INSTITUTO ARGENTINO DE MATEMATICA ALBERTO CALDERON
Unidad Ejecutora - UE
Blood pressure long term regulation: A neural network model of the set point development. DOI:10.1186/1475-925X-10-54
SILVANO B. ZANUTTO; BRUNO CERNUSCHI FRÍAS; MÁXIMO E. VALENTINUZZI
BIOMEDICAL ENGINEERING ONLINE
BIOMED CENTRAL LTD
Lugar: Londres; Año: 2011 vol. 10 p. 1 - 1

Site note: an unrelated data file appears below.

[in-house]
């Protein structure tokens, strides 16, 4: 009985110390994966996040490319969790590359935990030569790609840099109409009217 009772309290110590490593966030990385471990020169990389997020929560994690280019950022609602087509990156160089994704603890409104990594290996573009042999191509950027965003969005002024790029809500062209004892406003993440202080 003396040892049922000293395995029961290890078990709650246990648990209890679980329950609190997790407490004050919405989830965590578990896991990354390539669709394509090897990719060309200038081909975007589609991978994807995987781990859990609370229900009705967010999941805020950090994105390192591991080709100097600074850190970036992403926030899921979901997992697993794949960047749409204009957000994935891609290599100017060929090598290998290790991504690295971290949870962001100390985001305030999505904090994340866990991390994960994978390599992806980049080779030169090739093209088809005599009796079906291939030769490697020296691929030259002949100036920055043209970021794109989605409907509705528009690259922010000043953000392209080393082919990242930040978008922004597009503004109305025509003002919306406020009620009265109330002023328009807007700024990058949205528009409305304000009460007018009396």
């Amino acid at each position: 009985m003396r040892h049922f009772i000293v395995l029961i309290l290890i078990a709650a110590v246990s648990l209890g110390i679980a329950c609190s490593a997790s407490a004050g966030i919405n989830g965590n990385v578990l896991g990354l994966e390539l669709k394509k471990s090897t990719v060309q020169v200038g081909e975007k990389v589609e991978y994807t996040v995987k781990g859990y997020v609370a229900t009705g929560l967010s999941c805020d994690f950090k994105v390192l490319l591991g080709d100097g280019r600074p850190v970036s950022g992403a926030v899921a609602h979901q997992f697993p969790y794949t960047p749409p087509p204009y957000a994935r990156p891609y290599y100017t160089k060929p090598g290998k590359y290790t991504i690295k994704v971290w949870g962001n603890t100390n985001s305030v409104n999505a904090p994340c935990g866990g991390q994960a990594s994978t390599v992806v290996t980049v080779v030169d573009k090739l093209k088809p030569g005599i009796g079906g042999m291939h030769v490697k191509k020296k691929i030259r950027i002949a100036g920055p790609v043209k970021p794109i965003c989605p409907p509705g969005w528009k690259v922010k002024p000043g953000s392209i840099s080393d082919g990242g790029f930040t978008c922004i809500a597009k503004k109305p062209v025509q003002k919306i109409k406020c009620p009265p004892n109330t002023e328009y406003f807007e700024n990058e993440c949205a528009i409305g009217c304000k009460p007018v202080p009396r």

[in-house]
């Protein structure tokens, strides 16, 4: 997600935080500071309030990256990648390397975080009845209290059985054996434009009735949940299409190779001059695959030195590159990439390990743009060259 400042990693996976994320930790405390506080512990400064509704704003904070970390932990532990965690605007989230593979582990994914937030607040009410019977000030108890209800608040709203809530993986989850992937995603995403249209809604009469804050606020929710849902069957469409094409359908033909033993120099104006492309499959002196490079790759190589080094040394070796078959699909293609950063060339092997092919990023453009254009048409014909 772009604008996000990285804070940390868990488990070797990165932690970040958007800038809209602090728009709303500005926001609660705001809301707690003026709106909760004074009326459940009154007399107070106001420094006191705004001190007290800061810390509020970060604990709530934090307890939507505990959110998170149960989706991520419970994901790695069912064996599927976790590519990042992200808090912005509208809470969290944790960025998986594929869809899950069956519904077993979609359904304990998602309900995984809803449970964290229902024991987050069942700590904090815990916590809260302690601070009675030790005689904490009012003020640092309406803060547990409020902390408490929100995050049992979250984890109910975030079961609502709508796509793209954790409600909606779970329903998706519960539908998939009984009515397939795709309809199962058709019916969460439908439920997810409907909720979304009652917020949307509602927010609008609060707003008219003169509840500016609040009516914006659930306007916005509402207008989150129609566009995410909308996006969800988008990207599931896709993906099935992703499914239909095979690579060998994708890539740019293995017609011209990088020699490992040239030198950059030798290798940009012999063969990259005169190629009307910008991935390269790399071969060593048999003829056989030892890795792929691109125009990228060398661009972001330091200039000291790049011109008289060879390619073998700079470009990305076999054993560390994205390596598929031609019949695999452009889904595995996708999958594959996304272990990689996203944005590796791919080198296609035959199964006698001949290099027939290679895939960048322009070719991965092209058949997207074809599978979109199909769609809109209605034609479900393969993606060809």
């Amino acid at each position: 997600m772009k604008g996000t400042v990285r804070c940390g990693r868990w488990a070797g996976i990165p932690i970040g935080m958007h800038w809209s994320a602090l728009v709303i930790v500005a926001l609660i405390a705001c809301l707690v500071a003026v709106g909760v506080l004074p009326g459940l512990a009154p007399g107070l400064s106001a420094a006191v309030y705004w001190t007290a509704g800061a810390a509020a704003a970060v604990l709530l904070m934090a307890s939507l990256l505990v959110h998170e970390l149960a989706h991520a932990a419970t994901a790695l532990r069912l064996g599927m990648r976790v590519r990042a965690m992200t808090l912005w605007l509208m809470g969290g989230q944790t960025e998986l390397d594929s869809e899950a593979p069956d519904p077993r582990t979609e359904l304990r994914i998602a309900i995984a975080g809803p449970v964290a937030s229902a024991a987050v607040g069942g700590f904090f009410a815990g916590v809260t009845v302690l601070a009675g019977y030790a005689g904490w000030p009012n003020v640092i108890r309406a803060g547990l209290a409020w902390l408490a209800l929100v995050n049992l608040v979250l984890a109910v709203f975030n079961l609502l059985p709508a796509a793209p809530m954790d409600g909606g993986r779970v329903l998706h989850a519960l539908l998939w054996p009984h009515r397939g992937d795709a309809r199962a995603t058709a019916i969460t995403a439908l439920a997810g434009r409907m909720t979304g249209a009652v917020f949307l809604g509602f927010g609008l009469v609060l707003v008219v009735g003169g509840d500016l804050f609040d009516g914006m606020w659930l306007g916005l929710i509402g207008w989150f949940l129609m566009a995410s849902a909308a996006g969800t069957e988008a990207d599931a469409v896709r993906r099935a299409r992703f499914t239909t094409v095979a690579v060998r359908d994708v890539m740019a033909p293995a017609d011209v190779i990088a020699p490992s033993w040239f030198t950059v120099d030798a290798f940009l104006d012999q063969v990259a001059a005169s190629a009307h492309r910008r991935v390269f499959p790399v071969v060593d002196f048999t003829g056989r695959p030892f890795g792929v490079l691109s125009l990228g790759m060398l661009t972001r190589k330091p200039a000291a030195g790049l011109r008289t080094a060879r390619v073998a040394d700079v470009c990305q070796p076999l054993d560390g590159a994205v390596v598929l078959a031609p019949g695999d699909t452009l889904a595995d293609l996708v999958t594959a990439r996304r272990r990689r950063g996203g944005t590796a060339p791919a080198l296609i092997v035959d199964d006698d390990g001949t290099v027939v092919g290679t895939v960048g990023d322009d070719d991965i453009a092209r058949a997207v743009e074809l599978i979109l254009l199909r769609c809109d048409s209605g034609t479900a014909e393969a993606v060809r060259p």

The notion of the nucleus tractus solitarius (NTS) as a comparator evaluating the error signal between its rostral neural structures (RNS) and the cardiovascular receptor afferents into it has been recently presented. From this perspective, stress can cause hypertension via set point changes, so offering an answer to an old question. Even though the local blood flow to tissues is influenced by circulating vasoactive hormones and also by local factors, there is yet significant sympathetic control. It is well established that the state of maturation of sympathetic innervation of blood vessels at birth varies across animal species and it takes place mostly during the postnatal period. During ontogeny, chemoreceptors are functional; they discharge when the partial pressures of oxygen and carbon dioxide in the arterial blood are not normal. Methods The model is a simple biological plausible adaptative neural network to simulate the development of the sympathetic nervous control. It is hypothesized that during ontogeny, from the RNS afferents to the NTS, the optimal level of each sympathetic efferent discharge is learned through the chemoreceptors´ feedback. Its mean discharge leads to normal oxygen and carbon dioxide levels in each tissue. Thus, the sympathetic efferent discharge sets at the optimal level if, despite maximal drift, the local blood flow is compensated for by autoregulation. Such optimal level produces minimum chemoreceptor output, which must be maintained by the nervous system. Since blood flow is controlled by arterial blood pressure, the long-term mean level is stabilized to regulate oxygen and carbon dioxide levels. After development, the cardiopulmonary reflexes play an important role in controlling efferent sympathetic nerve activity to the kidneys and modulating sodium and water excretion. Results Starting from fixed RNS afferents to the NTS and random synaptic weight values, the sympathetic efferents converged to the optimal values. When learning was completed, the output from the chemoreceptors became zero because the sympathetic efferents led to normal partial pressures of oxygen and carbon dioxide. Conclusions We introduce here a simple simulating computational theory to study, from a neurophysiologic point of view, the sympathetic development of cardiovascular regulation due to feedback signals sent off by cardiovascular receptors. The model simulates, too, how the NTS, as emergent property, acts as a comparator and how its rostral afferents behave as set point.